The Double-Edged Sword of Ministry Stress

It’s early morning, and you wake up with a knot in your stomach. Thinking about the difficult conversations from the day before has you reeling. You head over to make a cup of coffee and check your phone. Attempting to resist the inbox and get your mind on something else, you check the news for a few minutes. But soon enough, you give in and check your email. Two messages in there get your attention. The first is a cryptic request for a meeting from a person with whom you suspect there is trouble. And the other a summary of the giving trend, reflecting a substantial deficit for the year. You take a sip of coffee and wince. You want to return to bed, and the day hasn’t started.

And right here, you have a choice to make. You may not realize it, but it’s an important decision. How are you going to respond to this?

What’s going on? You’re experiencing the stress of pastoral ministry. If you want to endure long-term, you have to be able to identify if and properly deal with it.

A Description of the Problem

Stress is our body’s response to difficulty. These are often undesirable circumstances. And if you think about it for a minute, pastoral ministry has many of these types of situations. 

Any of the following would be considered normal or routine in a 6–12 month span of ministry:

  • Seeing a church member fall into sin leading him away from Christ.
  • Watching a marriage implode over sin.
  • Trying to bring healing after abuse.
  • Counseling a grieving family after the death of a loved one.
  • Having key families leave your church.
  • Enduring uncharitable and untrue characterizations of your motives.
  • Watching church members argue about peripheral matters.
  • Receiving the estimate for the repair project in the church.
  • Looking at the calendar and seeing Sunday getting closer.

This is the pastor’s life, week after week, month after month, year after year. Like waves bringing debris from the sea, the pastor’s life is a steady wave of the residue from the fall.  

Any one of these, by themselves, gets our attention. But what if you get them in pairs or triplets or more?

In some seasons, this is the case. 

Trails are part of the Christian life. But how do you deal with them as a pastor? How do you respond to the stress that ministry brings?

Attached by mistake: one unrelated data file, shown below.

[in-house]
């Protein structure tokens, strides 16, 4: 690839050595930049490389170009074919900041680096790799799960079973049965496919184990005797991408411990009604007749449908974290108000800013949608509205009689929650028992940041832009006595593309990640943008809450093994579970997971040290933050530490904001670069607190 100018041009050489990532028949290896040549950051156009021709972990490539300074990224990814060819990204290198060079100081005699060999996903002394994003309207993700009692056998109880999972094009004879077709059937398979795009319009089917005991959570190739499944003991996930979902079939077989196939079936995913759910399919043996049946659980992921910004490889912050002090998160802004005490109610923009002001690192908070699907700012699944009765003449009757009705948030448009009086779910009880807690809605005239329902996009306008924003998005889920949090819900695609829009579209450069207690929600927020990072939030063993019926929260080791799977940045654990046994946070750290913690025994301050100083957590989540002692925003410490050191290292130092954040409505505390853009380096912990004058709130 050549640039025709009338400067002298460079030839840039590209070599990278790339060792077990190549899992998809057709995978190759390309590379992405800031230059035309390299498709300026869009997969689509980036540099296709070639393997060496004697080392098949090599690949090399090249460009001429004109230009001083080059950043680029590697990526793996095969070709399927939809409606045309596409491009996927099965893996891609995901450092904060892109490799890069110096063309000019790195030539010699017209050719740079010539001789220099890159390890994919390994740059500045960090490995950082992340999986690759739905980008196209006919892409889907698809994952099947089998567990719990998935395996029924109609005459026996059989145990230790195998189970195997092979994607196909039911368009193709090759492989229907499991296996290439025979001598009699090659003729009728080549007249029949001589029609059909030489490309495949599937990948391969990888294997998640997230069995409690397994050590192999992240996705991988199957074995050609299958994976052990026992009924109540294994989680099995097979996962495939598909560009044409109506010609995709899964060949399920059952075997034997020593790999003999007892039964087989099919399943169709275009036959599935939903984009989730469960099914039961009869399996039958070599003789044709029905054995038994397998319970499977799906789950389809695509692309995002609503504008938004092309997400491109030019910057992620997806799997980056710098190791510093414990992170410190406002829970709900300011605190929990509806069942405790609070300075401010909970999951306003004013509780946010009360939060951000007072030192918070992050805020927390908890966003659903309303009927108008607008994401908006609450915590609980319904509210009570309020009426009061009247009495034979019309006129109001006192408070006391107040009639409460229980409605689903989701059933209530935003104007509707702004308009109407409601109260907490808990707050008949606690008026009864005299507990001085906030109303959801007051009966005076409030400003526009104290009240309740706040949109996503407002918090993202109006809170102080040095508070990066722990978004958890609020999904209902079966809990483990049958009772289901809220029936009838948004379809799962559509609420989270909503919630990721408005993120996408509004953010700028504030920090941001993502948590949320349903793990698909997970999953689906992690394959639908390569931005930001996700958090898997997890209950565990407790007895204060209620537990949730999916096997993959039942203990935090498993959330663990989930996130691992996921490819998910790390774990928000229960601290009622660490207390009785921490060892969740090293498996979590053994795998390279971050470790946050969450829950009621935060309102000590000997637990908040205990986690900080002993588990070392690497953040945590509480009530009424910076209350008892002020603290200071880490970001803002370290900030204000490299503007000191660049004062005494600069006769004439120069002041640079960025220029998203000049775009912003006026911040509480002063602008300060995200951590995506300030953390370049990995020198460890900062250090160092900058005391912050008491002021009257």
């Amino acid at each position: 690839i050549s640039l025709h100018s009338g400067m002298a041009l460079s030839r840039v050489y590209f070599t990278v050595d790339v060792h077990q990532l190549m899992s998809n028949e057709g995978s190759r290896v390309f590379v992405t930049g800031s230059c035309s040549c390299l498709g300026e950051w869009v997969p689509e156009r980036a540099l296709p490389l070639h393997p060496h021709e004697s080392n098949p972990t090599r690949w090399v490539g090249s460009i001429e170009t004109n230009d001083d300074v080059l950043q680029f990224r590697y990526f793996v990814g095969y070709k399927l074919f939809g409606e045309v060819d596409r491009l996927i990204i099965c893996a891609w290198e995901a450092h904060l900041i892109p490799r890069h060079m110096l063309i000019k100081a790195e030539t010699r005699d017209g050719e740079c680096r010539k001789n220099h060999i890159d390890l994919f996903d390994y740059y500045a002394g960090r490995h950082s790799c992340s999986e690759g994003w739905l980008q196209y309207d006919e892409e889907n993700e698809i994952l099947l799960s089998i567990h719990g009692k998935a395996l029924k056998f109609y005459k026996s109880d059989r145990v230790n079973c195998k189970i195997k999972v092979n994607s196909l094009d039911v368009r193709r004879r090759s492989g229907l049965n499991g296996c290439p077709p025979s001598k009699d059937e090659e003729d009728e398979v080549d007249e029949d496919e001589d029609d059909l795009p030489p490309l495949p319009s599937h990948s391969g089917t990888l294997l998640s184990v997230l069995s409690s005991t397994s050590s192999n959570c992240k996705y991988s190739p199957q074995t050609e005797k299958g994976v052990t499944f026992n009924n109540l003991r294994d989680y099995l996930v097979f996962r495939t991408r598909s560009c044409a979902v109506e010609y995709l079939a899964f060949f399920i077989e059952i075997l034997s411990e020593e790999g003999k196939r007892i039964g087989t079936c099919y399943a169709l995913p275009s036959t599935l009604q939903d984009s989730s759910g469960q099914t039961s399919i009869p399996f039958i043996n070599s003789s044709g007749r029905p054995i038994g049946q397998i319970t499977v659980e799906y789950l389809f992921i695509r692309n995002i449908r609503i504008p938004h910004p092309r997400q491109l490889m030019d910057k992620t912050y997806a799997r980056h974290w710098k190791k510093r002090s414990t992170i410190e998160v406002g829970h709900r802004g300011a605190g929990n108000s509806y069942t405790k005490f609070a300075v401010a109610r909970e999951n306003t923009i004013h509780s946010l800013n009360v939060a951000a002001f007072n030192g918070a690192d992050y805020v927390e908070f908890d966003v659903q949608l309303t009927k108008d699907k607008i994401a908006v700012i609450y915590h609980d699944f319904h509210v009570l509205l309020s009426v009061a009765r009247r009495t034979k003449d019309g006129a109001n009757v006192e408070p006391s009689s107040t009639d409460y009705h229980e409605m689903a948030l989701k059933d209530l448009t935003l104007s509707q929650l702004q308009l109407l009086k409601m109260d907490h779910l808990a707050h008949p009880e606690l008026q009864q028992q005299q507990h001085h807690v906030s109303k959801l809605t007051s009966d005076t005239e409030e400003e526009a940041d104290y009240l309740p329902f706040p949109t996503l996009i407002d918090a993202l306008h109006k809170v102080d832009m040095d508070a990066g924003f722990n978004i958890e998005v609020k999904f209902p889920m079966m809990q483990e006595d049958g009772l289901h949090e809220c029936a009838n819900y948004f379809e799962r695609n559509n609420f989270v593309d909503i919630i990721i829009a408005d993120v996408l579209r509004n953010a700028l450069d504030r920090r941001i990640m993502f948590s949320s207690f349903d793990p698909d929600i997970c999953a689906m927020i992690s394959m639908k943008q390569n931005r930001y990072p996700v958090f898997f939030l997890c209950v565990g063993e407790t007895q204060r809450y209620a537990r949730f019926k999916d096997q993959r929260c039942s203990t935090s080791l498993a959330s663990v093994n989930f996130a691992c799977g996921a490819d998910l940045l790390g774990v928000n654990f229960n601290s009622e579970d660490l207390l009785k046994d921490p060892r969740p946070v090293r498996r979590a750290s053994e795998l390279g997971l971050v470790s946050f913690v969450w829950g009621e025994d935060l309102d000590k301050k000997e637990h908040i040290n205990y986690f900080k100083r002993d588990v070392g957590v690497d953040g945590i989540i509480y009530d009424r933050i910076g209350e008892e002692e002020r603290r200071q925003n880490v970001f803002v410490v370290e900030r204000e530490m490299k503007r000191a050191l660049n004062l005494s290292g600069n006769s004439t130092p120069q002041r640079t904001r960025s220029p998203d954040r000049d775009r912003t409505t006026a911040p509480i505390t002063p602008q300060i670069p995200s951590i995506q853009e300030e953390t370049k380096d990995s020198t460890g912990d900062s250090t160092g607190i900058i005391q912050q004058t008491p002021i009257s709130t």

Dealing with the problem

Part of dealing with the problem requires some perspective. 

Don’t be surprised. The entire Bible is filled with examples of leaders facing difficult situations. From Moses to the Apostle Paul, the leaders’ lives are full of thorns. Paul tells young Timothy not to be surprised when facing difficult people and hard situations (2 Timothy 3–4). This isn’t in the fine print. It’s all over the Bible.

You shouldn’t work in the emergency room if you have a weak stomach. You shouldn’t be a cop if you hate conflict. You shouldn’t be a fisherman if you don’t like the ocean. Don’t be a pastor if you want a low-stress job. 

Remember the doctrine of providence. In addition to this being par for the pastoral course, they aren’t random sand traps. Nothing is outside of God’s sovereign control. God in his infinite power upholds, directs, disposes, and governs all creatures and things.” (2LCF 5:1) The trials are not merely permitted; they are ordained, for our good and his glory (James 1:2–3Rom. 8:28). Far from being accidental, random, or pointless—they are, like everything else, according to the counsel of his will, to the praise of his glory (Eph. 1:11–12). 

Respond in a healthy way. If we forget either the doctrine of providence or the perspective of ministry, we might be tempted to respond in an unhealthy way. 

We feel the hardship. Sometimes trials feel like a gut punch or a sucker punch. It’s easy to respond to a few of these improperly. Naturally, we run to created things to bear the freight of our pain, disappointment, or fatigue. We can easily run to people, food, entertainment, alcohol, or other things to make us feel better. But these are functional saviors that cannot deliver what we need. They can’t bear the weight of ministry. There is only One who can do this. He is the reason why you are in ministry in the first place. He is the Chief Shepherd (1 Peter 5:4). He is your pastor. Jesus is the One who delights to hear from you and heal you. 

And these trials in your life are neither a surprise nor a frustration to him. He can deal with them and you. Will you turn to him? Pastor, take your own advice.

Conclusion

We automatically think of stress as a negative thing. I think this is because we don’t like discomfort. But stress can be a positive. It can get your attention, motivate you to do something, and make you focus. It’s all in how you respond. 

If I could go back in time 20 years and tell myself something on the verge of going into full-time ministry, I would include a conversation about stress. I would explain to a younger me that I should expect hard things, see them as providential, and respond in a healthy way. 

We have to know how to respond to the double-edged sword of ministry stress.

Pastor, if you want to stay in the race, you need to adjust your expectations to be in line with God’s revelation. Then by God’s grace, we’ll begin to respond in a healthy way that serves Christ and his church.

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